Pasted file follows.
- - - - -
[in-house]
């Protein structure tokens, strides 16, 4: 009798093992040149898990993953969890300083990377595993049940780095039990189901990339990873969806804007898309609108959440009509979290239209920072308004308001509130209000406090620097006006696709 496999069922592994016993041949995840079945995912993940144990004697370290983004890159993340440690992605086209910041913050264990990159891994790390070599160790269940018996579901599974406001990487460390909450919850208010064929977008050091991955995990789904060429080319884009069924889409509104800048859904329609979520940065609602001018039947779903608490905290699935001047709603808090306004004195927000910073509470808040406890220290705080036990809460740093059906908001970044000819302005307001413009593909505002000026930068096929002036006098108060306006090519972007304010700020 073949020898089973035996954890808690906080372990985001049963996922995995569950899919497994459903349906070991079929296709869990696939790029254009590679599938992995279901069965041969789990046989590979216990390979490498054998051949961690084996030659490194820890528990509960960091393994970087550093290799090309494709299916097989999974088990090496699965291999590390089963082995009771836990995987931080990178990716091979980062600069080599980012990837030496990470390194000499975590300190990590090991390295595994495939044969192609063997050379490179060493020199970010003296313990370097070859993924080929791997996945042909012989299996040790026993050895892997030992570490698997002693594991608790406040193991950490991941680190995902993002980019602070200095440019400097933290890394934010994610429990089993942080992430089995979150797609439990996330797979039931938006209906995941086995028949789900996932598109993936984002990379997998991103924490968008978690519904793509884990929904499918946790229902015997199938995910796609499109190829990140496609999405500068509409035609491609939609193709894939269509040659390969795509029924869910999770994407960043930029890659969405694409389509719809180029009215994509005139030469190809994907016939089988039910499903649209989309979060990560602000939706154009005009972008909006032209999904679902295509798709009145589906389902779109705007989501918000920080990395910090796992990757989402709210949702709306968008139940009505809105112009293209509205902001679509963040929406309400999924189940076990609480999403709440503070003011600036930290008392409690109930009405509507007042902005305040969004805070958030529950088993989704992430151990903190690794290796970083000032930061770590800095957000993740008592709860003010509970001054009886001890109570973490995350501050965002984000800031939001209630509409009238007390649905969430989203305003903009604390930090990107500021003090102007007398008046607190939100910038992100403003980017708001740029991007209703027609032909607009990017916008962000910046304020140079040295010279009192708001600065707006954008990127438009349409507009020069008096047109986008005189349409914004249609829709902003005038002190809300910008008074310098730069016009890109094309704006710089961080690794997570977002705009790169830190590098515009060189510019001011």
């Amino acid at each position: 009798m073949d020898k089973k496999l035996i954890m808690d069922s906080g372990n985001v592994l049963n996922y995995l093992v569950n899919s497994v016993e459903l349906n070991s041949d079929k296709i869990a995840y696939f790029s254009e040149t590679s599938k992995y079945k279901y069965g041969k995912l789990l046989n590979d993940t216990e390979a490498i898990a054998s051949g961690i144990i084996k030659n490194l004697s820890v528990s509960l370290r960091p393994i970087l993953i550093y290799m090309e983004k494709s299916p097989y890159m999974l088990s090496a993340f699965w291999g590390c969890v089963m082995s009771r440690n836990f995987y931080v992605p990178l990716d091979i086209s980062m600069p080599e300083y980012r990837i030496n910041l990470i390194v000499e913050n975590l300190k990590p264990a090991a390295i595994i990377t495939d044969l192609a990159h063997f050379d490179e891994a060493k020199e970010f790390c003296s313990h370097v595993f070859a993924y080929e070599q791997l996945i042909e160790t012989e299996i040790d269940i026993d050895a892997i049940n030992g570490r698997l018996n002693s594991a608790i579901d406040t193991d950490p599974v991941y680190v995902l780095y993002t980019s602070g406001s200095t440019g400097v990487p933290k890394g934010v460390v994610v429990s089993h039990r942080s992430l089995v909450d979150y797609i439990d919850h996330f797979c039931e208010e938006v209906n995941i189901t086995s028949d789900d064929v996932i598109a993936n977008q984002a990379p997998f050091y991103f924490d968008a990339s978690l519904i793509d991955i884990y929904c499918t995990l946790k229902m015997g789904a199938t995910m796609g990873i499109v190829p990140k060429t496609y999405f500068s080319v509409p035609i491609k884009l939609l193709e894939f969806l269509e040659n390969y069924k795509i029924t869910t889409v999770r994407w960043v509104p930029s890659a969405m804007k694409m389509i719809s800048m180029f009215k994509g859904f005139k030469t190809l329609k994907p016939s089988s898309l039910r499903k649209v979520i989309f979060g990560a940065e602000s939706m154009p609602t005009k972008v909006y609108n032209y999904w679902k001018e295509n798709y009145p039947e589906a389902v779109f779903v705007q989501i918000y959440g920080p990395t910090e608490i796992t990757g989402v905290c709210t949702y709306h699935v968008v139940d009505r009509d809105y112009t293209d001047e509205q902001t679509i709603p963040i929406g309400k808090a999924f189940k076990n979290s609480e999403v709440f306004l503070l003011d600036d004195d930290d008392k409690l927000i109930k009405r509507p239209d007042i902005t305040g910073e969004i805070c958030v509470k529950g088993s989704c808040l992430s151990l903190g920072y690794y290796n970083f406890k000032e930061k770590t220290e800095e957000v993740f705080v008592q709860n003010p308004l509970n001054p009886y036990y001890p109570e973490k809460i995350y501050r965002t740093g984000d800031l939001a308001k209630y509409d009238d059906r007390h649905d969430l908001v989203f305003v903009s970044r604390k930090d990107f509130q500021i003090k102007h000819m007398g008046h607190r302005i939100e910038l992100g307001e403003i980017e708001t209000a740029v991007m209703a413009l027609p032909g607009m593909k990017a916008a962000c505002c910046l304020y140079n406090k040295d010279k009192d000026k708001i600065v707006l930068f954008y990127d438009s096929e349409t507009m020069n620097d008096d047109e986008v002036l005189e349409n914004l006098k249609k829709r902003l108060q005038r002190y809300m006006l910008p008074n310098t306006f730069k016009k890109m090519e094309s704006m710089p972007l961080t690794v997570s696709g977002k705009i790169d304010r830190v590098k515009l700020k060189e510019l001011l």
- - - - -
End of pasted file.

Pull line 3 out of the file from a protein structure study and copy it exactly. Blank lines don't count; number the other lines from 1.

């Amino acid at each position: 009798m073949d020898k089973k496999l035996i954890m808690d069922s906080g372990n985001v592994l049963n996922y995995l093992v569950n899919s497994v016993e459903l349906n070991s041949d079929k296709i869990a995840y696939f790029s254009e040149t590679s599938k992995y079945k279901y069965g041969k995912l789990l046989n590979d993940t216990e390979a490498i898990a054998s051949g961690i144990i084996k030659n490194l004697s820890v528990s509960l370290r960091p393994i970087l993953i550093y290799m090309e983004k494709s299916p097989y890159m999974l088990s090496a993340f699965w291999g590390c969890v089963m082995s009771r440690n836990f995987y931080v992605p990178l990716d091979i086209s980062m600069p080599e300083y980012r990837i030496n910041l990470i390194v000499e913050n975590l300190k990590p264990a090991a390295i595994i990377t495939d044969l192609a990159h063997f050379d490179e891994a060493k020199e970010f790390c003296s313990h370097v595993f070859a993924y080929e070599q791997l996945i042909e160790t012989e299996i040790d269940i026993d050895a892997i049940n030992g570490r698997l018996n002693s594991a608790i579901d406040t193991d950490p599974v991941y680190v995902l780095y993002t980019s602070g406001s200095t440019g400097v990487p933290k890394g934010v460390v994610v429990s089993h039990r942080s992430l089995v909450d979150y797609i439990d919850h996330f797979c039931e208010e938006v209906n995941i189901t086995s028949d789900d064929v996932i598109a993936n977008q984002a990379p997998f050091y991103f924490d968008a990339s978690l519904i793509d991955i884990y929904c499918t995990l946790k229902m015997g789904a199938t995910m796609g990873i499109v190829p990140k060429t496609y999405f500068s080319v509409p035609i491609k884009l939609l193709e894939f969806l269509e040659n390969y069924k795509i029924t869910t889409v999770r994407w960043v509104p930029s890659a969405m804007k694409m389509i719809s800048m180029f009215k994509g859904f005139k030469t190809l329609k994907p016939s089988s898309l039910r499903k649209v979520i989309f979060g990560a940065e602000s939706m154009p609602t005009k972008v909006y609108n032209y999904w679902k001018e295509n798709y009145p039947e589906a389902v779109f779903v705007q989501i918000y959440g920080p990395t910090e608490i796992t990757g989402v905290c709210t949702y709306h699935v968008v139940d009505r009509d809105y112009t293209d001047e509205q902001t679509i709603p963040i929406g309400k808090a999924f189940k076990n979290s609480e999403v709440f306004l503070l003011d600036d004195d930290d008392k409690l927000i109930k009405r509507p239209d007042i902005t305040g910073e969004i805070c958030v509470k529950g088993s989704c808040l992430s151990l903190g920072y690794y290796n970083f406890k000032e930061k770590t220290e800095e957000v993740f705080v008592q709860n003010p308004l509970n001054p009886y036990y001890p109570e973490k809460i995350y501050r965002t740093g984000d800031l939001a308001k209630y509409d009238d059906r007390h649905d969430l908001v989203f305003v903009s970044r604390k930090d990107f509130q500021i003090k102007h000819m007398g008046h607190r302005i939100e910038l992100g307001e403003i980017e708001t209000a740029v991007m209703a413009l027609p032909g607009m593909k990017a916008a962000c505002c910046l304020y140079n406090k040295d010279k009192d000026k708001i600065v707006l930068f954008y990127d438009s096929e349409t507009m020069n620097d008096d047109e986008v002036l005189e349409n914004l006098k249609k829709r902003l108060q005038r002190y809300m006006l910008p008074n310098t306006f730069k016009k890109m090519e094309s704006m710089p972007l961080t690794v997570s696709g977002k705009i790169d304010r830190v590098k515009l700020k060189e510019l001011l």